Harnessing the power of hydrogen gas presents one of the most promising options available for obtaining a large-scale sustainable energy solution. However, there are numerous and significant challenges present in the production of pure hydrogen, one of the most prominent of which is the high costs associated with the use of rare and expensive chemical elements such as platinum. Accordingly, the team at the Brookhaven National Laboratory set out to create a catalyst with high activity and low costs, that could facilitate the production of hydrogen as a high-density, clean energy source.
The key component in the production of pure hydrogen is one of the most abundant elements on the planet. Water provides a cheap and plentiful source and is free of harmful greenhouse gas by-products. Electrolysis, or the splitting of water (H2O) into oxygen (O2) and hydrogen (H2), requires an external source of electricity and an efficient catalyst. It's the latter of these that causes the difficulties.
An effective catalyst has to combine high catalytic activity, high durability and high surface area. The most effective material for use as the catalyst for electrolysis is platinum: a highly expensive commodity. The rising cost of platinum (currently around US$50,000 per kilogram) has gone a long way to discouraging widespread investment in the production of hydrogen gas.
However, the high cost isn't the only issue associated with use of the rare element. James Muckerman, senior chemist on the project, said “People love platinum, but the limited global supply not only drives up price, but casts doubt on its long-term viability ... There may not be enough of it to support a global hydrogen economy”.
Creating an alternative to platinum presents a significant challenge. The strength of an element's bond to hydrogen determines its level of reaction – too strong and the initial activity will poison the catalyst, too weak and there is little or no activity. “We needed to create high, stable activity by combining one non-noble element that binds hydrogen too weakly with another that binds too strongly," said Muckerman.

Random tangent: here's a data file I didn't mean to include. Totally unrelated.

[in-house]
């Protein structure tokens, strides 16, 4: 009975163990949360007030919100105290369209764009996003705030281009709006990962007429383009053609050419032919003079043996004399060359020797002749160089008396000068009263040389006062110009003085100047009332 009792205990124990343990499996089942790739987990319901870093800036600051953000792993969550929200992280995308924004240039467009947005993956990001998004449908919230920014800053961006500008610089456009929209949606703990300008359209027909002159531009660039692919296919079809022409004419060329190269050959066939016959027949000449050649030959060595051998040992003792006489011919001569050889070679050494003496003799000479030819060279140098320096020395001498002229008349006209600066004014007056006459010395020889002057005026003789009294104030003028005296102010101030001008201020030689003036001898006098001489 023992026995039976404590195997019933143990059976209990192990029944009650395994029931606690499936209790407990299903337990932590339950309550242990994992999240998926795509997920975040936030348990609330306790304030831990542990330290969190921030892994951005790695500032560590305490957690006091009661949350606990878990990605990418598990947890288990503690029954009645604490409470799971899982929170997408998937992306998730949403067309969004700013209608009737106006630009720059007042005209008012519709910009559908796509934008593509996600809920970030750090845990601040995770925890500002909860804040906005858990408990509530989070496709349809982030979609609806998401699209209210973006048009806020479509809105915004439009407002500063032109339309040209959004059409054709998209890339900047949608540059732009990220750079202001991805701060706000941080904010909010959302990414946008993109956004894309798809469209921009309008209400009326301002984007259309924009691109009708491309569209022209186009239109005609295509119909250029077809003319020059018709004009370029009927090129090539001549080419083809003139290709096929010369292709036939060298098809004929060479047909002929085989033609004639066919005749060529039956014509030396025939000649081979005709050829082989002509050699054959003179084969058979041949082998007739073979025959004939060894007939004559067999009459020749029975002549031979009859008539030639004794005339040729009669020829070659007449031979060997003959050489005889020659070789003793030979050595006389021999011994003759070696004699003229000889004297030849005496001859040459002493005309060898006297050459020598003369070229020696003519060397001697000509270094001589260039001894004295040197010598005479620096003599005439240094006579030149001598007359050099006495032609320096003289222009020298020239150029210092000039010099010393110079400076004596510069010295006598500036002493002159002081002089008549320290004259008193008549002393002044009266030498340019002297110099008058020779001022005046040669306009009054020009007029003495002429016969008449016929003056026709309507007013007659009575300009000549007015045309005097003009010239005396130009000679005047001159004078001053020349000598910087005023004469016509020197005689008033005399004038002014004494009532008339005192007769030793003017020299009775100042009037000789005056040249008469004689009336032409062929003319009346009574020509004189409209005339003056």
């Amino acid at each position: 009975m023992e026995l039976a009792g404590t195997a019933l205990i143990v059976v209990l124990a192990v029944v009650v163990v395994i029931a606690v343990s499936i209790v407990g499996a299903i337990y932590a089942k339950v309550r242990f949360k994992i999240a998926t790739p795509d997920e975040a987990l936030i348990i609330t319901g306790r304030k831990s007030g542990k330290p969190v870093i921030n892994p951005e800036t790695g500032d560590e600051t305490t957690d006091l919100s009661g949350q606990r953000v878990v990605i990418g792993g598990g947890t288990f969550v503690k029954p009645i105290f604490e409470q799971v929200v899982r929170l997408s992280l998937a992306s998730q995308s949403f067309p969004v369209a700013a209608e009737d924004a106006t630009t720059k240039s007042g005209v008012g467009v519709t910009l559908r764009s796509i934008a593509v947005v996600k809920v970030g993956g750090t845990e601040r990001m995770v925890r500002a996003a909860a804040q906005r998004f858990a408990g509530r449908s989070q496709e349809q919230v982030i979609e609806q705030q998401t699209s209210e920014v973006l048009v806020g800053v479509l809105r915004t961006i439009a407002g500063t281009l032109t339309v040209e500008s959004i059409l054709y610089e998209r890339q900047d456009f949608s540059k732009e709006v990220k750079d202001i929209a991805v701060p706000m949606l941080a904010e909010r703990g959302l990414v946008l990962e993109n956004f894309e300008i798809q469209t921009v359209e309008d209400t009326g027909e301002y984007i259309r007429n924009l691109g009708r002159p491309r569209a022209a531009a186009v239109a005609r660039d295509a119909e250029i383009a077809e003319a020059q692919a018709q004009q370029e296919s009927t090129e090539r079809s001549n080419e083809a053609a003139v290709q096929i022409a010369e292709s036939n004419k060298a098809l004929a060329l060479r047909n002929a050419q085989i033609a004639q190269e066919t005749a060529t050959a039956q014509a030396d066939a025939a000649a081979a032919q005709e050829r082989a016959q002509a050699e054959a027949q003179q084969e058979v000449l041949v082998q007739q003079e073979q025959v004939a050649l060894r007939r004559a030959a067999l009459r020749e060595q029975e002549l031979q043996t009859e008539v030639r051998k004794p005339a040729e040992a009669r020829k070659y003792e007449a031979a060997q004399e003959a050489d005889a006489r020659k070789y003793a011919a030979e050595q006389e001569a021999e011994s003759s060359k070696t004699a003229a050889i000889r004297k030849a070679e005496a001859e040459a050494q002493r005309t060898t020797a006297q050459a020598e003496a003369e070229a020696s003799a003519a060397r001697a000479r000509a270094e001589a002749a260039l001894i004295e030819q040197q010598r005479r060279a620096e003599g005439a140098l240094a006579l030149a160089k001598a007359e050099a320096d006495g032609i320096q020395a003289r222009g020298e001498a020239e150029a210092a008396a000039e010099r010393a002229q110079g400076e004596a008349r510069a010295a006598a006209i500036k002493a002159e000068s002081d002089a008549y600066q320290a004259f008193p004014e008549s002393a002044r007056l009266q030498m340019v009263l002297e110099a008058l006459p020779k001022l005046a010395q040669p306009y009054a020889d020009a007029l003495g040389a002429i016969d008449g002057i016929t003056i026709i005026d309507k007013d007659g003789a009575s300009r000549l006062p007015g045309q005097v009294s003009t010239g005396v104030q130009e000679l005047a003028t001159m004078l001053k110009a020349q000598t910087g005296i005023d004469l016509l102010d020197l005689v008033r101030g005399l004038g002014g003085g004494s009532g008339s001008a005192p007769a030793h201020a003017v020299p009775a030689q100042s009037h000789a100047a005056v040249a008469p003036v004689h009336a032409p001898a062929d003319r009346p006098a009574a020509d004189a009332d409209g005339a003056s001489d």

The new catalyst is initially made up of nickel and metallic molybdenum, but the resulting compound is still unable to match the performance levels of platinum. To solve this issue, nitrogen is introduced through a complicated procedure in which the compound is subjected to a high-temperature ammonia environment. This process infuses the nickel-molybdenum with the nitrogen, but also produces an unexpected result.
Nitrogen has been used for similar applications in the past, but only for bulk materials, or objects larger than one micrometer. When applying the element for use on nanoscale materials, with dimensions measuring billionths of a meter, the reaction transformed the resulting compound into unexpected two-dimensional nanosheets. These structures provide highly accessible reactive sites, and therefore more reacting potential. The paper's lead author, Wei-Fu Chen, comments on the resulting compound, stating that “Nitrogen has made a huge difference – it expanded the lattice of nickel-molybdenum, increased its electron density, made an electronic structure approaching that of noble metals, and prevented corrosion."
The combined cost of the components required for the compound is about one one-thousandth that of platinum, but with a comparable (though slightly lower) performance level. The production process is also simple and scalable, making it viable for industrial applications.
Although this new compound falls short of providing a complete solution to the multi-faceted challenge of creating affordable hydrogen gas, it does provide a significant reduction in the cost of the required materials. “We needed to figure out fundamental approaches that could potentially be game-changing, and that's the spirit in which we're doing this work," said Muckerman. "It's about coming up with a new paradigm that will guide future research”.
It's all about fundamental exploration, without which the surprising discovery of the nanosheet structure would never have been made.
Source: Brookhaven National Laboratory